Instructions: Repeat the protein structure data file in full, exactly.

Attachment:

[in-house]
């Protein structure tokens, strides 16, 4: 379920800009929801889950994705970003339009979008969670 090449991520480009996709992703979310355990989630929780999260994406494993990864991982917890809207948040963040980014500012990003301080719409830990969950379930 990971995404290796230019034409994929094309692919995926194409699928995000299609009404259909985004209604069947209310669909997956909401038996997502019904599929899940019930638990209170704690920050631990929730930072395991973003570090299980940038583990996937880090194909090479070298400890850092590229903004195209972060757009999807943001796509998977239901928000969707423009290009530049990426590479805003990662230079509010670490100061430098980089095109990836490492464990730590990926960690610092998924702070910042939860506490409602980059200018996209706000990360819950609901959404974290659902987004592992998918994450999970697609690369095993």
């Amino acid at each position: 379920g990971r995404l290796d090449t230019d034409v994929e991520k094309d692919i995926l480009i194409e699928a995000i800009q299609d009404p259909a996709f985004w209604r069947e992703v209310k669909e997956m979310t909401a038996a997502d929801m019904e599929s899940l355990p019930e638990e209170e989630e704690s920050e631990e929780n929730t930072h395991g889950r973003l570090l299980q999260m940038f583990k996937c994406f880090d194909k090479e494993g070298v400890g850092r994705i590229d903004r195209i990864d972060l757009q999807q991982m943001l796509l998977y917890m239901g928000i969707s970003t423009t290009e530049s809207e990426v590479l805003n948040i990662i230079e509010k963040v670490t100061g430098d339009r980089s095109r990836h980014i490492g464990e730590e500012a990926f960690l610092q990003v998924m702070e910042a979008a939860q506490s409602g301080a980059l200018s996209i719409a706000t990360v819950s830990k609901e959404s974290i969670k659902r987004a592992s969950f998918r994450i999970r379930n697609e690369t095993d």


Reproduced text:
[in-house]
């Protein structure tokens, strides 16, 4: 379920800009929801889950994705970003339009979008969670 090449991520480009996709992703979310355990989630929780999260994406494993990864991982917890809207948040963040980014500012990003301080719409830990969950379930 990971995404290796230019034409994929094309692919995926194409699928995000299609009404259909985004209604069947209310669909997956909401038996997502019904599929899940019930638990209170704690920050631990929730930072395991973003570090299980940038583990996937880090194909090479070298400890850092590229903004195209972060757009999807943001796509998977239901928000969707423009290009530049990426590479805003990662230079509010670490100061430098980089095109990836490492464990730590990926960690610092998924702070910042939860506490409602980059200018996209706000990360819950609901959404974290659902987004592992998918994450999970697609690369095993």
């Amino acid at each position: 379920g990971r995404l290796d090449t230019d034409v994929e991520k094309d692919i995926l480009i194409e699928a995000i800009q299609d009404p259909a996709f985004w209604r069947e992703v209310k669909e997956m979310t909401a038996a997502d929801m019904e599929s899940l355990p019930e638990e209170e989630e704690s920050e631990e929780n929730t930072h395991g889950r973003l570090l299980q999260m940038f583990k996937c994406f880090d194909k090479e494993g070298v400890g850092r994705i590229d903004r195209i990864d972060l757009q999807q991982m943001l796509l998977y917890m239901g928000i969707s970003t423009t290009e530049s809207e990426v590479l805003n948040i990662i230079e509010k963040v670490t100061g430098d339009r980089s095109r990836h980014i490492g464990e730590e500012a990926f960690l610092q990003v998924m702070e910042a979008a939860q506490s409602g301080a980059l200018s996209i719409a706000t990360v819950s830990k609901e959404s974290i969670k659902r987004a592992s969950f998918r994450i999970r379930n697609e690369t095993d």